Monday, January 11, 2016

Pond Water

     So, I have started out this year reading the devotional "My Utmost for His Highest".  This is a fairly famous series of daily devotions written by Oswald Chambers.  While familiar with the book, I hadn't really taken time to use it as a devotional on a personal basis.  

     It has been very good so far.  What struck me the most is that although the devotionals themselves are not long in content, they have so much in them to think about.  

     *Literary side note: It seems that writings from years ago have so much more rich vocabulary than most of the writings of today!  Authors seem to be able to write with more depth in less space.  This seems to carry through not only in the Christian realm, but also the secular authors.  Compare Sherlock Holmes with a current mystery story.  Or Jane Austen with a current romance novelist.  The story just seems  to have more depth; not only is the vocabulary richer, but the characters seem to have more depth. *end literary side note*

     The devotional today was titled "What My Obedience to God Costs Other People".  I have never really thought about how my personal obedience to God has the possibility to cost other people.  Obviously, the converse is true -- my disobedience can cost other people.  This is the aspect that most of us understand.  Our disobedience can cause others to stumble in their walk with Christ.  This is a simple concept.  

    How does our obedience to Christ cost other people?  Mr. Chambers brings out the fact that others will be affected.  "If we obey God it will mean that other people's plans are upset, and they will gibe us with it --'You call this Christianity?' We can prevent the suffering; but if we are going to obey God, we must not prevent it, we must let the cost be paid."  In other words, our obedience to Christ will be inconvenient for others.  And we must not let our desire to not be an inconvenience stand in the way of our obedience.

    This essay also contains this quote, which I found very powerful: "Stagnation in spiritual life comes when we say we will bear the whole thing ourselves."  To me, in the context of this essay, what this is saying is that we will become stagnant in our walk of faith if we try prevent our spirituality and obedience from affecting others.  By trying not to be an "offense" to others, we will actually become flat, lifeless Christians ourselves.  In the same way pond water becomes stagnant if it does not have some amount of outflow, we as Christians will become less if our obedience does not have an affect on others.  If we only focus on our walk as it affects us, we will be less powerful for the kingdom of Christ.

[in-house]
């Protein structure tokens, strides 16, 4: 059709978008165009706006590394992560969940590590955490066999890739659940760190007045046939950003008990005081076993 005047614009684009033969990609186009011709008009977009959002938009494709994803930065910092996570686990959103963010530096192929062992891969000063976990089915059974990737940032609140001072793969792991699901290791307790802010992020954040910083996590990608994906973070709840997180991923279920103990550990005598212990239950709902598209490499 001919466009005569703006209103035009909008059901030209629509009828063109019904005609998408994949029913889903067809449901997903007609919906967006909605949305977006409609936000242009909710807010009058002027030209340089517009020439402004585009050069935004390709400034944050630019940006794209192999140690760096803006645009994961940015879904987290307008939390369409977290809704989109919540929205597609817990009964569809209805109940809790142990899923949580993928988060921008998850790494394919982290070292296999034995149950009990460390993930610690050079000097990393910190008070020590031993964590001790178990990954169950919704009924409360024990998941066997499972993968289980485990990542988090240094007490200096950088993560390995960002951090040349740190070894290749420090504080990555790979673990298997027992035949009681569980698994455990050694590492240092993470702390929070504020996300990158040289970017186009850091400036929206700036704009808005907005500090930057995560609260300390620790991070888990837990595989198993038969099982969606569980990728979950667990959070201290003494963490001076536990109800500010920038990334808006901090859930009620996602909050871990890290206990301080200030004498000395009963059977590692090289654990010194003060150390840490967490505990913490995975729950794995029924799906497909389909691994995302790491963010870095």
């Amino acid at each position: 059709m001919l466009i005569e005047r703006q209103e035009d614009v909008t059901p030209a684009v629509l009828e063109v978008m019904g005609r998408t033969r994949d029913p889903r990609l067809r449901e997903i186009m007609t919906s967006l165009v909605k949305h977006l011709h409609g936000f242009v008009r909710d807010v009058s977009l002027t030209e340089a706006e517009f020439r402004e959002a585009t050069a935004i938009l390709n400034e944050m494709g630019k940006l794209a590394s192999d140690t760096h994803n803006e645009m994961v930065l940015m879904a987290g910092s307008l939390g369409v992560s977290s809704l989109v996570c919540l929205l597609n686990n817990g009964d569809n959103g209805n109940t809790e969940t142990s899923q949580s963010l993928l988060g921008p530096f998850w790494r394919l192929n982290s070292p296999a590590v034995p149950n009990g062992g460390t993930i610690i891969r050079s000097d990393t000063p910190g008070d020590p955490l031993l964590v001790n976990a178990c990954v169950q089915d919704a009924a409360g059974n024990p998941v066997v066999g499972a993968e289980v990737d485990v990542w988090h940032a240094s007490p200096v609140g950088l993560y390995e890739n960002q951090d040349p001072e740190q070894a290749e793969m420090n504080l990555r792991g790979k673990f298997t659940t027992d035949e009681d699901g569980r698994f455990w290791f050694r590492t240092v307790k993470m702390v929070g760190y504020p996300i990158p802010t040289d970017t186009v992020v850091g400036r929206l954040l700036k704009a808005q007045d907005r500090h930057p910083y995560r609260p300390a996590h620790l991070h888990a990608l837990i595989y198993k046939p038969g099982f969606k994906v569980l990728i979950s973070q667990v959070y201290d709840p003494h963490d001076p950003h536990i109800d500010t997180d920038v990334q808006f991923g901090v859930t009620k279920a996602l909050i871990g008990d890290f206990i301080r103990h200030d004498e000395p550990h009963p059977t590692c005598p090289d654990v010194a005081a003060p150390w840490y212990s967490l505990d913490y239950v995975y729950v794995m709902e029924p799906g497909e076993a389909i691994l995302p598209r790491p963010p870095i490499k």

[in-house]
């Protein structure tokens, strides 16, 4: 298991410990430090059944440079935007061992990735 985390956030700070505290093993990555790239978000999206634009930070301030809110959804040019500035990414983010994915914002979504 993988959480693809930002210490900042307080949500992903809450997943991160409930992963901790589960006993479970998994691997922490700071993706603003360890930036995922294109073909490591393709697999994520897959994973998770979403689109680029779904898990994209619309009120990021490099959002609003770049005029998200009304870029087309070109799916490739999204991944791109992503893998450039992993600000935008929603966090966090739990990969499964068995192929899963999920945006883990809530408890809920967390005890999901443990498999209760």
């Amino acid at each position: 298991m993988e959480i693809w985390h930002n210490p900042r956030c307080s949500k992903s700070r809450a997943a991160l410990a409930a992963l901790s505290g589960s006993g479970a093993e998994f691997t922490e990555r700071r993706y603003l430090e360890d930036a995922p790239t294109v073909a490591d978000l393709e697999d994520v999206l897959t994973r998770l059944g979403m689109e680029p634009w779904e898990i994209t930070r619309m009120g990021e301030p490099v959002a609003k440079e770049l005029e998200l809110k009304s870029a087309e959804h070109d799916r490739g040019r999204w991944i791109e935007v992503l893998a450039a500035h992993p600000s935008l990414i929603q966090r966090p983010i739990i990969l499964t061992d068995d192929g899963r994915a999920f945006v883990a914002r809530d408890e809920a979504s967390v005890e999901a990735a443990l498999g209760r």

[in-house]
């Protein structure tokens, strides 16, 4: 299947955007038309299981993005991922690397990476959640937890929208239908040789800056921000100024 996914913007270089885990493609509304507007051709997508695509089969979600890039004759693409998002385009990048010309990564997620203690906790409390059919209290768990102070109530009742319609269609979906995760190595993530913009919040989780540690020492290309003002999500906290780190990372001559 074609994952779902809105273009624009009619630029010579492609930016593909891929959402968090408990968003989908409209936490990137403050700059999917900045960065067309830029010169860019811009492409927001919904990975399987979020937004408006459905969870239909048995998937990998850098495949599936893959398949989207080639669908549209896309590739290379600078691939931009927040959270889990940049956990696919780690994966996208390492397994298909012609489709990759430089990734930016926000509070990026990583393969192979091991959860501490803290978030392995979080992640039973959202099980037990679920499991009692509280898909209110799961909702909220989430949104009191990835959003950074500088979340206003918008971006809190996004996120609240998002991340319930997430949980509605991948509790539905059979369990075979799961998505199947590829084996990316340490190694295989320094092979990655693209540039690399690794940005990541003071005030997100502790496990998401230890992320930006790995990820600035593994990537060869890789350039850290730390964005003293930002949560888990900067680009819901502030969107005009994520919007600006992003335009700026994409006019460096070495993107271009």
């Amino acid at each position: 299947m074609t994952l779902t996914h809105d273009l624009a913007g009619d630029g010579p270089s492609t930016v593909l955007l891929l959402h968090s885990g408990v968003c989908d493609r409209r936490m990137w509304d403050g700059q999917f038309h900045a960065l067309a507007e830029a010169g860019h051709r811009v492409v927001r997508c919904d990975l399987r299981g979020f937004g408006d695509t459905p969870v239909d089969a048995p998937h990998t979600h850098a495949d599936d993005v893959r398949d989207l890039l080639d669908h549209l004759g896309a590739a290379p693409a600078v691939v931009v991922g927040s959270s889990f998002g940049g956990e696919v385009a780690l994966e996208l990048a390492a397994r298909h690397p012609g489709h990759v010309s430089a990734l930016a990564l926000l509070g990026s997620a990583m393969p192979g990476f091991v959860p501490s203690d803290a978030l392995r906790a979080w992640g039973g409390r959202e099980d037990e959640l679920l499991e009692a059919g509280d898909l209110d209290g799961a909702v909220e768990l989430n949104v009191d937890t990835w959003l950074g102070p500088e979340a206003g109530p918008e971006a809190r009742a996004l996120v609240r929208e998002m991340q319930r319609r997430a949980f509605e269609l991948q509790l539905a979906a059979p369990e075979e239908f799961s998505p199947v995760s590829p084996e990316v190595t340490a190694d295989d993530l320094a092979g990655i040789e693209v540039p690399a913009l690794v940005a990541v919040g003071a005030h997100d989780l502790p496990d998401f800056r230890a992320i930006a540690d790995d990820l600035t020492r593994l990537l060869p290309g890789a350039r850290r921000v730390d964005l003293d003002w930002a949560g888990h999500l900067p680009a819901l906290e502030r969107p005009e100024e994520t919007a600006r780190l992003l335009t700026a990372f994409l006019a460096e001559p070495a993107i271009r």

He ends the devotional by saying "We have simply to obey and to leave all consequences with HIm."  Is this what I do?  Do I first think of obedience and what it means to God?  Or do I spend time thinking "Well, if I obey God in this area, this person will be will be affected this way, and I don't want them to be offended at me?"  If God is calling me to a higher standard in my life, should I really hesitate in my obedience just because I don't want my relationship with someone to change?  

     The last sentence of the devotional states, "Beware of the inclination to dictate to God as to what you will allow to happen if you obey Him." This is so true!  How often do I allow my obedience to God to be contingent on some preconceived plan of my own?  "I will obey if..."  This is pride in our own independence, thinking we can choose the terms of our obedience to God.  Think how you would feel as a parent if your child said, "Well, Mom, I will obey you in this, but I expect to you to do this in return."  Umm, no!  Then why do we think we can dictate to God the terms of our own obedience?

     We spend a good portion of our children's early developmental stages teaching the concept of obedience.  This can take many forms, from "Don't touch the stove" to "Pick up your toys," but it all boils down to a very simple concept -- Do what you are told.  Why do we spend all those minutes instructing in this area?  Yes, to keep them safe and help them become someone the rest of the world can stand to be around, but those are only the surface reasons.  The most important reason is because we want them to have a lifetime habit of obeying their authority.  If they can learn to obey mom and dad, then obeying God is the next natural step.  This is the end result of what we are trying to accomplish.  

     But we can't just teach this; we have to live it.  And we have to live it in such a way that we are not concerned about how our obedience may affect another.  We would find it a little strange if our child offered the fact that they were afraid of offending their sibling as a reason for their disobedience!  So let's not let our lives become pond water.  Don't stagnate in your spiritual walk.  Let the blessing of being obedient to God flow through you and make a difference in the lives of those around you! 


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